Murder on the Levels is the second of Frances Evesham’s Exham on Sea mysteries. The main character is Libby Forest, a widow who has started a new life by the sea after many years in an unhappy marriage. Despite having rubbed up some of the locals the wrong way, she has befriended Bear, an enormous Carpathian sheepdog and his handsome but secretive owner, Max Ramshore.
Libby’s new venture is making delicious cakes and chocolates and in this book she is successfully, selling them at the local bakery, but disaster strikes when two people are poisoned by sandwiches made at the bakery and delivered by Libby. Once again, Libby must play detective, this time to protect her own livelihood and to prove that the police have arrested the wrong culprit.
Libby reminds me of Agatha Raisin from the books by M C Beaton but without the acidity. Although often unwise, Libby is well meaning and with the help of Max and also of Mandy her teenage, Goth lodger, she eventually solves the murder mystery. There is a sub-plot connected to Libby’s ex-husband who proves to have had a more unsavoury past than she realised and the machinations of this should continue into the next book.
For a short lively story with an interesting plot, Murder on the Levels is a good read. I shall seek out the next episode to discover more of events in this small seaside town and of Libby’s on/off relationship with Max.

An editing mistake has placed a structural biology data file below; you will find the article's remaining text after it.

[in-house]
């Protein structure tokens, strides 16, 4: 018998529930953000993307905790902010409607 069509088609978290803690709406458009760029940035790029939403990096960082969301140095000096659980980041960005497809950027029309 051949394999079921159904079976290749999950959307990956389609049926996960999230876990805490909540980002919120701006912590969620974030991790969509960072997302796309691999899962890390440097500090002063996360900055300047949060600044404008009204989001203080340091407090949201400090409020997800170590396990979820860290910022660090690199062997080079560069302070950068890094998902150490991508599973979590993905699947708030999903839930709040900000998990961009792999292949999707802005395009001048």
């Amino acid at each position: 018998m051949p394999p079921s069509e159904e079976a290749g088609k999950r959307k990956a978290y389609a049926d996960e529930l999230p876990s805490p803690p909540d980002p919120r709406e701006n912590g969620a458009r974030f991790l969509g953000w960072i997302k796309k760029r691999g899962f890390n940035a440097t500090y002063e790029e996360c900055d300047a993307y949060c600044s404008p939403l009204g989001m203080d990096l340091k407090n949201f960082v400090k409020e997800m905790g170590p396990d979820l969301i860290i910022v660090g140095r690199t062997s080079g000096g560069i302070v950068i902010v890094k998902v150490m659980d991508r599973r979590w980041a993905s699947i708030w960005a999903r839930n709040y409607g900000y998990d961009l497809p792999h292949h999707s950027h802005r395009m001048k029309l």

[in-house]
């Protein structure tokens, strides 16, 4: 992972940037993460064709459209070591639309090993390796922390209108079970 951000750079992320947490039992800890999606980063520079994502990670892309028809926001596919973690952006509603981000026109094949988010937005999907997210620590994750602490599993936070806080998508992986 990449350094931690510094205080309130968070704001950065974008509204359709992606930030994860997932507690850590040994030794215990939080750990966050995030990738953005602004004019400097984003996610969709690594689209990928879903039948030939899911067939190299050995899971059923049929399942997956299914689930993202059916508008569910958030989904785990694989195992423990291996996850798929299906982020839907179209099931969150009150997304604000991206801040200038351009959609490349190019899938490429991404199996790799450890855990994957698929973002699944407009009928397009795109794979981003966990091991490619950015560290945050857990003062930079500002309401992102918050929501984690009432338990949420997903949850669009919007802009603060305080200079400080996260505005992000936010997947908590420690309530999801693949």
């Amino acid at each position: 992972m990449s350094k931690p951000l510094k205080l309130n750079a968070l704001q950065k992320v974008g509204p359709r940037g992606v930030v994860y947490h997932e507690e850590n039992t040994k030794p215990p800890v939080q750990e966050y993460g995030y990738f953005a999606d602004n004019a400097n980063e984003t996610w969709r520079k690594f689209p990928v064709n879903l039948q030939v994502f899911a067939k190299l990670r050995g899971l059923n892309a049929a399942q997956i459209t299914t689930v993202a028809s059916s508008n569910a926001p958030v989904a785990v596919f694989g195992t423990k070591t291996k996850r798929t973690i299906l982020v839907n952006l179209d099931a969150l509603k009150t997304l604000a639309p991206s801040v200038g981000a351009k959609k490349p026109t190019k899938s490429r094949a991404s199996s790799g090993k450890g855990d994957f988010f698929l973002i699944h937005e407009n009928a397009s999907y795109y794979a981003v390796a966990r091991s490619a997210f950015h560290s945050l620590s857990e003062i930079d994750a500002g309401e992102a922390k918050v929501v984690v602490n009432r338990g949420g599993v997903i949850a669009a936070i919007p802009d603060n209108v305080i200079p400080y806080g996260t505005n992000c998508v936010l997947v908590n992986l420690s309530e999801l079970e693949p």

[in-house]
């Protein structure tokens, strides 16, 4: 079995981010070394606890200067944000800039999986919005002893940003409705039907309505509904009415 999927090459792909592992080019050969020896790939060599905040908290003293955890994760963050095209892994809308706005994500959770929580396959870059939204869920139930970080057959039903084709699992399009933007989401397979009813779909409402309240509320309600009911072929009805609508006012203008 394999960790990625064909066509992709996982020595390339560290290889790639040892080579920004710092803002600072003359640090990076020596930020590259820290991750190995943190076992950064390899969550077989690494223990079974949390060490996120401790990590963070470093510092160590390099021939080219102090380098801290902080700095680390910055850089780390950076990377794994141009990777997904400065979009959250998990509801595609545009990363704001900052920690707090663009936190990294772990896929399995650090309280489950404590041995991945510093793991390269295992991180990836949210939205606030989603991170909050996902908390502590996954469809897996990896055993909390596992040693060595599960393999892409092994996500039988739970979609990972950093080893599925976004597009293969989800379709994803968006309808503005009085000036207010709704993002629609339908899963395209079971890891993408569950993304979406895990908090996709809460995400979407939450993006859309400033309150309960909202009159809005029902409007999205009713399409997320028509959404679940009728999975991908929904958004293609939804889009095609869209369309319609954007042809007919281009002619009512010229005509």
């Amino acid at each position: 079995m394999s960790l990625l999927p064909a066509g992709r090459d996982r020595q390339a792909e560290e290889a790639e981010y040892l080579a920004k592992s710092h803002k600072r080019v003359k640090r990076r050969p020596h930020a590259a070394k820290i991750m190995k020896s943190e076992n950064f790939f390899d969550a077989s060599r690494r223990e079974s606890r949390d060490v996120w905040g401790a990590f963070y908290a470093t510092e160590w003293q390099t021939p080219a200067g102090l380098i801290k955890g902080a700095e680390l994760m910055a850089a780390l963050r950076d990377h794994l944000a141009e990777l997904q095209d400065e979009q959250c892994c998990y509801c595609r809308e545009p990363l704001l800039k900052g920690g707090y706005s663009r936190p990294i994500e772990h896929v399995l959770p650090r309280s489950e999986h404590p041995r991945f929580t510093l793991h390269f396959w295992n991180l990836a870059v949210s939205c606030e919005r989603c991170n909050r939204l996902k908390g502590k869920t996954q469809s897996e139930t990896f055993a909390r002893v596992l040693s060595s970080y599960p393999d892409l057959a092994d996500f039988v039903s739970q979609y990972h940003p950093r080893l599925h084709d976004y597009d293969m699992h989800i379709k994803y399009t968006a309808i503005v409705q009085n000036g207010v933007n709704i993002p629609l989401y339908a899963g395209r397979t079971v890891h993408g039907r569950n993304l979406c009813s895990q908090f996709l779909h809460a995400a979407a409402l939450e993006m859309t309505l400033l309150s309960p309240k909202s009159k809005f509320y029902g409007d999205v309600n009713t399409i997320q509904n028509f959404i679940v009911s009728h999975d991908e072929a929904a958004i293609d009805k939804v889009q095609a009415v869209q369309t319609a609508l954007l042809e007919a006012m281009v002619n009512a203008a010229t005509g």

In addition to the Exham on Sea contemporary crime series set in a small Somerset seaside town, Frances Evesham has also written the Thatcham Hall Mysteries, 19th Century historical mystery romances set in Victorian England.
An Independent Woman which I have reviewed here and
Danger at Thatcham Hall which you can read about here
Frances Evesham collects grandsons, Victorian ancestors and historical trivia, likes to smell the roses, lavender and rosemary, and cooks with a glass of wine in one hand and a bunch of chillies in the other. She loves the Arctic Circle and the equator and plans to visit the penguins at the South Pole one day, when she’s knitted enough woollen underwear.
During a varied life she’s been a speech therapist, a road sweeper, and an RAF wife. She’s also worked in the criminal courts, seeing the world from both the Dock and the Witness Box alongside vulnerable witnesses and defendants. Now, she walks in the country and breathes sea air in Somerset.